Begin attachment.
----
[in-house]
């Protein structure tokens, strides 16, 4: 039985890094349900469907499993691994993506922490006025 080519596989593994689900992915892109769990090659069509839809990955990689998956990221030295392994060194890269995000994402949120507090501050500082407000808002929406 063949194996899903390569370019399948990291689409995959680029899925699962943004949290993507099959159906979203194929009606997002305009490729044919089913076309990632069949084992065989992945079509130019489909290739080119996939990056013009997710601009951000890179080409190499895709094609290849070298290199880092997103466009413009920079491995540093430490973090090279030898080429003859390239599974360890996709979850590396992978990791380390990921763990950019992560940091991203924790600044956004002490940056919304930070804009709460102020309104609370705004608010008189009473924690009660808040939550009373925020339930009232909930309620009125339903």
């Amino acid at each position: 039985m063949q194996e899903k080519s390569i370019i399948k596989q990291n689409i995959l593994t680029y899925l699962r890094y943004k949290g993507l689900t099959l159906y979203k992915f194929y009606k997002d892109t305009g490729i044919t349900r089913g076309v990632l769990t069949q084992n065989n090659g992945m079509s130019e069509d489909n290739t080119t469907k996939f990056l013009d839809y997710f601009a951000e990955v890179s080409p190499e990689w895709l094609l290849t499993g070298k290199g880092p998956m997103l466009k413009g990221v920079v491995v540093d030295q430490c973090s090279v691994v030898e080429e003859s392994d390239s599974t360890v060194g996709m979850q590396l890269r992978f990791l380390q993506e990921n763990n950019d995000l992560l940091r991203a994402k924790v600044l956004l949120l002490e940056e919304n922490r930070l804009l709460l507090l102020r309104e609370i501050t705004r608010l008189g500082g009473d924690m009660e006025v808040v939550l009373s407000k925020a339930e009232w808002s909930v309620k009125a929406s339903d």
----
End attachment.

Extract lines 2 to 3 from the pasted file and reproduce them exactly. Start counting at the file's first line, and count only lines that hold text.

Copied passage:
């Protein structure tokens, strides 16, 4: 039985890094349900469907499993691994993506922490006025 080519596989593994689900992915892109769990090659069509839809990955990689998956990221030295392994060194890269995000994402949120507090501050500082407000808002929406 063949194996899903390569370019399948990291689409995959680029899925699962943004949290993507099959159906979203194929009606997002305009490729044919089913076309990632069949084992065989992945079509130019489909290739080119996939990056013009997710601009951000890179080409190499895709094609290849070298290199880092997103466009413009920079491995540093430490973090090279030898080429003859390239599974360890996709979850590396992978990791380390990921763990950019992560940091991203924790600044956004002490940056919304930070804009709460102020309104609370705004608010008189009473924690009660808040939550009373925020339930009232909930309620009125339903």
């Amino acid at each position: 039985m063949q194996e899903k080519s390569i370019i399948k596989q990291n689409i995959l593994t680029y899925l699962r890094y943004k949290g993507l689900t099959l159906y979203k992915f194929y009606k997002d892109t305009g490729i044919t349900r089913g076309v990632l769990t069949q084992n065989n090659g992945m079509s130019e069509d489909n290739t080119t469907k996939f990056l013009d839809y997710f601009a951000e990955v890179s080409p190499e990689w895709l094609l290849t499993g070298k290199g880092p998956m997103l466009k413009g990221v920079v491995v540093d030295q430490c973090s090279v691994v030898e080429e003859s392994d390239s599974t360890v060194g996709m979850q590396l890269r992978f990791l380390q993506e990921n763990n950019d995000l992560l940091r991203a994402k924790v600044l956004l949120l002490e940056e919304n922490r930070l804009l709460l507090l102020r309104e609370i501050t705004r608010l008189g500082g009473d924690m009660e006025v808040v939550l009373s407000k925020a339930e009232w808002s909930v309620k009125a929406s339903d």